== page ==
Most Robin Gibb obits/tributes start with the Bee Gees’ soundtrack for Saturday Night Fever, and, yeah, it’s an important cultural touchstone, but if Gibb—who died Sunday May 20 at age 62—deserves canonization, it’s for his contributions to Bee Gees’ 1st. Recorded in 1967, it was the Australian group’s third album (that’s how they did it Down Under), and it stands as one of the greatest rock LPs from that hot, hot year—right behind Love’s Forever Changes, 13th Floor ElevatorsEaster Everywhere, Pink Floyd's Piper at the Gates of Dawn, and Jimi Hendrix Experience’s Axis: Bold as Love.

1st is a sublime psychedelic-pop opus, dominated by Robin and brother Barry’s composing and singing skills. It’s one of those rare records that’s excellent from front to back in which you have a different favorite tune every time you listen to it. The album’s topped by the baroquely bizarre hit “Every Christian Lion Hearted Man Will Show You,” a regal, glorious tune punctuated by monks chanting in Latin and eerie, swirling Mellotron fugues. Other chart-scrapers included "Holiday," “New York Mining Disaster 1941” and “To Love Somebody,” the latter of which is a devastating, string-laden soul ballad that's been covered by hundreds, including Otis Redding, Nina Simone, and Leonard Cohen. “I Can’t See Nobody” is just as good as “To Love Somebody,” if not as popular.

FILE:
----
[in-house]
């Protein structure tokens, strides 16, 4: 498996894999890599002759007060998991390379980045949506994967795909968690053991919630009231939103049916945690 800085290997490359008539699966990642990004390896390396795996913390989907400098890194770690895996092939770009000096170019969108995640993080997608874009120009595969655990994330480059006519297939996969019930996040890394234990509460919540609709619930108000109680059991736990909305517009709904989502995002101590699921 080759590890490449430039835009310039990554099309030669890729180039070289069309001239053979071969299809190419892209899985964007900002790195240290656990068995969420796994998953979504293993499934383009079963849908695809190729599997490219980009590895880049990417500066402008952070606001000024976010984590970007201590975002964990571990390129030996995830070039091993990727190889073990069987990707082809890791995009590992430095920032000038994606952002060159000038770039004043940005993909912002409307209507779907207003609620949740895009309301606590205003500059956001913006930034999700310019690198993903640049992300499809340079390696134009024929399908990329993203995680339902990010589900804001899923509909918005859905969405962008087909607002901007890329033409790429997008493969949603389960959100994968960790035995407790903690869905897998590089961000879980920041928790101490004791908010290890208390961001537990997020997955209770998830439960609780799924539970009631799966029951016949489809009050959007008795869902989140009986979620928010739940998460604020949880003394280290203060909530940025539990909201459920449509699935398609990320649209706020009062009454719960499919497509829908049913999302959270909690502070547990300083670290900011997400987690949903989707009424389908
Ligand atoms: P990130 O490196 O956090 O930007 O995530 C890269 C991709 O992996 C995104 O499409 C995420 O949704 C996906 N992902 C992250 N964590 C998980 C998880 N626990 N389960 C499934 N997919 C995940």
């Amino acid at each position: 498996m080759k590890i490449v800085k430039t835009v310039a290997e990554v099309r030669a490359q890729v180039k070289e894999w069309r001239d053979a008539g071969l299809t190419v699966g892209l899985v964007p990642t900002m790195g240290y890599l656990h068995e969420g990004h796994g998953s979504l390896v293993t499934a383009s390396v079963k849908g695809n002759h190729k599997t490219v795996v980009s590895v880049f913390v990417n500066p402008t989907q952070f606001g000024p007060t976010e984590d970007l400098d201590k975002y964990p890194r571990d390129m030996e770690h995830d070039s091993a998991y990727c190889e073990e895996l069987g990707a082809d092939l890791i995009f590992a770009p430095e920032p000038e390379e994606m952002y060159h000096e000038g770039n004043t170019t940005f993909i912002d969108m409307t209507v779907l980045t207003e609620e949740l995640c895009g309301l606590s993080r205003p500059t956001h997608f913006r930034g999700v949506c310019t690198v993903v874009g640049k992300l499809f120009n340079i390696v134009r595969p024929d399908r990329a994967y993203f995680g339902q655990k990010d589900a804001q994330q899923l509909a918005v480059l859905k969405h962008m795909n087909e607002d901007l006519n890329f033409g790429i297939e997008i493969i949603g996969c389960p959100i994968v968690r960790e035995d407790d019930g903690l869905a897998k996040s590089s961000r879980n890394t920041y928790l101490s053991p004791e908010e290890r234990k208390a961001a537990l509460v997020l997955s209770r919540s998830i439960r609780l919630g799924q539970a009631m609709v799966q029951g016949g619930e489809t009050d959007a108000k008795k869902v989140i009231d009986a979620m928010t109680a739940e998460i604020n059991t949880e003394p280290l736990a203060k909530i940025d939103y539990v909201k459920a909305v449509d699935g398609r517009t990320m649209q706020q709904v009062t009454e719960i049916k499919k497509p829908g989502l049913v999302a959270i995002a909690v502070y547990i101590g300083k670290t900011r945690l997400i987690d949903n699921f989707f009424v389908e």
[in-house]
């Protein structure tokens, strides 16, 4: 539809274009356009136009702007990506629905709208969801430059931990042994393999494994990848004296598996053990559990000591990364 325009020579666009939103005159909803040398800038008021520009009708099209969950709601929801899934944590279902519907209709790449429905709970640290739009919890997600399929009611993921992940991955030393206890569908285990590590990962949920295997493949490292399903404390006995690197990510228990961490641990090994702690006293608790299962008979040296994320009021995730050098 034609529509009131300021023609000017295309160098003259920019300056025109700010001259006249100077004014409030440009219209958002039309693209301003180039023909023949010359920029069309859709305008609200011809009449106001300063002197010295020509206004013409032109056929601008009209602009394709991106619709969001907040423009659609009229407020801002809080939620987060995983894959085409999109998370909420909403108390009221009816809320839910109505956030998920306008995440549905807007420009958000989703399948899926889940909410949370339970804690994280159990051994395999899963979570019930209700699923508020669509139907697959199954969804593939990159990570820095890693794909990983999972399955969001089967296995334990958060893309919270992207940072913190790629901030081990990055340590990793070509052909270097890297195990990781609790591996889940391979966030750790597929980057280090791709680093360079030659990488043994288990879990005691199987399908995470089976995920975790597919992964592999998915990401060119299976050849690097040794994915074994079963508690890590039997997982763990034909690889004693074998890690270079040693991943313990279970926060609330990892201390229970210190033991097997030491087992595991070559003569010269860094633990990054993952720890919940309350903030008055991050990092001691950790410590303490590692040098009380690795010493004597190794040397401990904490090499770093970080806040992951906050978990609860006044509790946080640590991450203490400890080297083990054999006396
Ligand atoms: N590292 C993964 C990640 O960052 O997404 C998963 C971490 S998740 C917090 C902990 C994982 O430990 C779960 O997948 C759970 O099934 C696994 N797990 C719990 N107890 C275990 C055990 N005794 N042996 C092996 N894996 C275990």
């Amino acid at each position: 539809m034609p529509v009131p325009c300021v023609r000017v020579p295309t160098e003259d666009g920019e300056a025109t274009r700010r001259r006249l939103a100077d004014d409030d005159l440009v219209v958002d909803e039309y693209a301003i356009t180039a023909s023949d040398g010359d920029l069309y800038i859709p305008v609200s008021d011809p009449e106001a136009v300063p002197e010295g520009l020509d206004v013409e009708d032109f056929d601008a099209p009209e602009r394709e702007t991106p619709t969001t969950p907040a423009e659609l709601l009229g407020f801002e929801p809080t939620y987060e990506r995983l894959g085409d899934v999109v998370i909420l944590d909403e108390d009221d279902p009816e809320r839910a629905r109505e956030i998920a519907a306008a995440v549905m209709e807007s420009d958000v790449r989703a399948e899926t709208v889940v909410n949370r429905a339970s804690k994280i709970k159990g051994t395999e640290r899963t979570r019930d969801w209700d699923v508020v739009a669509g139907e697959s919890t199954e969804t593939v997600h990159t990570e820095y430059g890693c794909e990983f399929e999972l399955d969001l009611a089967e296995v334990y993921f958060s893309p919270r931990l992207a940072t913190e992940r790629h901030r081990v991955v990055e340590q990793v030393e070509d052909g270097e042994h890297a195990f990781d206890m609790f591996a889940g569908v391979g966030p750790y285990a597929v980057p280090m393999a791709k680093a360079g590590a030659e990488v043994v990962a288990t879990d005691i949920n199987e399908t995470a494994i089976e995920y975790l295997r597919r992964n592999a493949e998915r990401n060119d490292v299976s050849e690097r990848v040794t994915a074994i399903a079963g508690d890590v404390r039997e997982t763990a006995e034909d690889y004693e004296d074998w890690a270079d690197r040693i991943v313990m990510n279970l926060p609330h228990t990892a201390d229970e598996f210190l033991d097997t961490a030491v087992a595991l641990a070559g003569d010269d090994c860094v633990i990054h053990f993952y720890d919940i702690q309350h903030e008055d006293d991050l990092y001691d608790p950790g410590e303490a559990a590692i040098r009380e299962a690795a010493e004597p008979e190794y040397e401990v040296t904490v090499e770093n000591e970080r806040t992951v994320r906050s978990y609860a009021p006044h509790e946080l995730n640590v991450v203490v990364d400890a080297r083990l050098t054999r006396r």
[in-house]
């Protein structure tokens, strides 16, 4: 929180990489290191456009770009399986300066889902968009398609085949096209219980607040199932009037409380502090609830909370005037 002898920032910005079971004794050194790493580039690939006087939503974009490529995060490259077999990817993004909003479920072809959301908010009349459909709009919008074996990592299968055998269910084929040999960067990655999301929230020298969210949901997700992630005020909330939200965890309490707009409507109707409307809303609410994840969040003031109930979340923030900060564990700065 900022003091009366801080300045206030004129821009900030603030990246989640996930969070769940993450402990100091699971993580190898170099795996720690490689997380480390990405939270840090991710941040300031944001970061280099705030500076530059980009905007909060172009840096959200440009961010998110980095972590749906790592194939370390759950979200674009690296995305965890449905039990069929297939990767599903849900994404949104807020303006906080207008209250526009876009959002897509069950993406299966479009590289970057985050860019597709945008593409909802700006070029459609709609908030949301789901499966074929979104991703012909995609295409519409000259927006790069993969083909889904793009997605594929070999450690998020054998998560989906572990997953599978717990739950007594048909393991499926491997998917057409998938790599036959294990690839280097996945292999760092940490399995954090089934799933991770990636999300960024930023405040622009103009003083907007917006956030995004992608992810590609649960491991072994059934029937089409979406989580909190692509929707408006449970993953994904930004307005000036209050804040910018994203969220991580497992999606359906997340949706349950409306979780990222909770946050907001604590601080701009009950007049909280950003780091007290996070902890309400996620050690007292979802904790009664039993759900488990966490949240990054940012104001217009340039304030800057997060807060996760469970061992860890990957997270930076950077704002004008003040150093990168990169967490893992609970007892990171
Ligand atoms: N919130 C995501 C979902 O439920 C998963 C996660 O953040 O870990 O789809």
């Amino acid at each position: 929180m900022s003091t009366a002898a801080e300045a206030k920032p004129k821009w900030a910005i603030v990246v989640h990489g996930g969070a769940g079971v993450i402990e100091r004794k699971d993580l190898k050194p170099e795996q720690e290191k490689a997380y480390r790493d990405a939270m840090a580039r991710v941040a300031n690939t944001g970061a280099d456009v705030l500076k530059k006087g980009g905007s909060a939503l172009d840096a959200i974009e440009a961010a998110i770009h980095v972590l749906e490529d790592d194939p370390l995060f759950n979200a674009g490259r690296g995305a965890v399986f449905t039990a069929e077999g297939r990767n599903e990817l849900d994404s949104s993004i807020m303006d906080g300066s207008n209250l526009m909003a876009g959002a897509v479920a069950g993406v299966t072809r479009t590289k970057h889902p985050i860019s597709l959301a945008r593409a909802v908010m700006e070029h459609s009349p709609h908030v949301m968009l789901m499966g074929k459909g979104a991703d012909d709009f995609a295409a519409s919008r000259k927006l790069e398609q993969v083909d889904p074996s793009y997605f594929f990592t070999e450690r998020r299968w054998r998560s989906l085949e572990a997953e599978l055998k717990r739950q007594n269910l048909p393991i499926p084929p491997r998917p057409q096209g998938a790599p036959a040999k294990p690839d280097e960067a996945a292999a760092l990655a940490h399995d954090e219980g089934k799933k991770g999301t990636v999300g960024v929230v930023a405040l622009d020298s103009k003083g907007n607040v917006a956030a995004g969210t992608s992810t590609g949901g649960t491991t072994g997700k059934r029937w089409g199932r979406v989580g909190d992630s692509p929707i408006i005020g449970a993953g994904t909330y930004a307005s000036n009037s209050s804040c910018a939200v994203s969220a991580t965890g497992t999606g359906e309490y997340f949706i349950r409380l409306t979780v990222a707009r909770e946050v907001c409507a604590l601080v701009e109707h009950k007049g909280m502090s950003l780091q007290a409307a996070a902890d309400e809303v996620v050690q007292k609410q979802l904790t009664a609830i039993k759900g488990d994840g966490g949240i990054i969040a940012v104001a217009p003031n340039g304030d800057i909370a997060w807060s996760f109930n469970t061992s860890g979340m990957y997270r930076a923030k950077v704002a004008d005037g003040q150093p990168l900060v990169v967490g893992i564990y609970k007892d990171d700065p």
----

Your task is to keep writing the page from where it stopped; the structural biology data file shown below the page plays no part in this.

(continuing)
Elsewhere, “In My Own Time,” which the Three O’Clock faithfully executed on their Sixteen Tambourines LP, is a rousing garage-psych nugget. “Craise Finton Kirk Royal Academy of Arts” and “Close Another Door” hark back, respectively, to the Kinks and Beatles’ more innocent pop times. “Cucumber Castle” is a subtly orchestral ballad of melancholy beauty. The trippy twosome of “Red Chair, Fade Away” and “I Close My Eyes” contain some of the most endearing melodies ever conceived.

Loads of baby boomers and Jann Wenner’s minions may violently disagree, but 1st is a more consistently enjoyable listening experience than Sgt. Pepper’s Lonely Heart Club Band; for one thing, there's nothing as excruciating as "When I'm Sixty-Four" or "Being for the Benefit of Mr. Kite!" on 1st. It behooves you to get the double-disc expanded CD reissue with stereo and mono mixes and a bonus disc of previously unreleased tracks. (I assume you already have the vinyl, playa.)